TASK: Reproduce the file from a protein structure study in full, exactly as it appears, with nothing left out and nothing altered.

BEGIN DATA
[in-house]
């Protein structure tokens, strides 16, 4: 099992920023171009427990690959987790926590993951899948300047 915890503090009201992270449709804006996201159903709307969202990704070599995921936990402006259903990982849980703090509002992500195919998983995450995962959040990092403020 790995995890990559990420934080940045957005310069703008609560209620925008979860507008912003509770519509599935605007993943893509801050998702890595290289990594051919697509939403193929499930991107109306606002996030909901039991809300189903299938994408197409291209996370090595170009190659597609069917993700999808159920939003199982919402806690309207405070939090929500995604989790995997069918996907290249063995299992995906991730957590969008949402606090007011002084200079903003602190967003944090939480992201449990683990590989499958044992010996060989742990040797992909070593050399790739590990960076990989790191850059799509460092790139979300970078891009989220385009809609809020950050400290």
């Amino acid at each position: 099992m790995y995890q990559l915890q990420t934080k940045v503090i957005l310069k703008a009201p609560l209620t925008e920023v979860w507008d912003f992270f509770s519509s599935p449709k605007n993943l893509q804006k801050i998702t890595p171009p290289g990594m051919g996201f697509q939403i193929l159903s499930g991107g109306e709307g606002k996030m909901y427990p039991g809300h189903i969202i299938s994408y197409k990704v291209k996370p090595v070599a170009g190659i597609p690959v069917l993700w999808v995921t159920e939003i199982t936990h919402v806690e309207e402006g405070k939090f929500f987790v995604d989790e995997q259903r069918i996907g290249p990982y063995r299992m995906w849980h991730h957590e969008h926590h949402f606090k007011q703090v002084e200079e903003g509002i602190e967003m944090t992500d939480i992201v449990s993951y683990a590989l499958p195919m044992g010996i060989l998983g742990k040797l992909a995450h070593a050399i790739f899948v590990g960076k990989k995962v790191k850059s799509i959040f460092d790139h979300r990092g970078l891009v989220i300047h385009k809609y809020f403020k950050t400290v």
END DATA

[in-house]
């Protein structure tokens, strides 16, 4: 099992920023171009427990690959987790926590993951899948300047 915890503090009201992270449709804006996201159903709307969202990704070599995921936990402006259903990982849980703090509002992500195919998983995450995962959040990092403020 790995995890990559990420934080940045957005310069703008609560209620925008979860507008912003509770519509599935605007993943893509801050998702890595290289990594051919697509939403193929499930991107109306606002996030909901039991809300189903299938994408197409291209996370090595170009190659597609069917993700999808159920939003199982919402806690309207405070939090929500995604989790995997069918996907290249063995299992995906991730957590969008949402606090007011002084200079903003602190967003944090939480992201449990683990590989499958044992010996060989742990040797992909070593050399790739590990960076990989790191850059799509460092790139979300970078891009989220385009809609809020950050400290």
């Amino acid at each position: 099992m790995y995890q990559l915890q990420t934080k940045v503090i957005l310069k703008a009201p609560l209620t925008e920023v979860w507008d912003f992270f509770s519509s599935p449709k605007n993943l893509q804006k801050i998702t890595p171009p290289g990594m051919g996201f697509q939403i193929l159903s499930g991107g109306e709307g606002k996030m909901y427990p039991g809300h189903i969202i299938s994408y197409k990704v291209k996370p090595v070599a170009g190659i597609p690959v069917l993700w999808v995921t159920e939003i199982t936990h919402v806690e309207e402006g405070k939090f929500f987790v995604d989790e995997q259903r069918i996907g290249p990982y063995r299992m995906w849980h991730h957590e969008h926590h949402f606090k007011q703090v002084e200079e903003g509002i602190e967003m944090t992500d939480i992201v449990s993951y683990a590989l499958p195919m044992g010996i060989l998983g742990k040797l992909a995450h070593a050399i790739f899948v590990g960076k990989k995962v790191k850059s799509i959040f460092d790139h979300r990092g970078l891009v989220i300047h385009k809609y809020f403020k950050t400290v």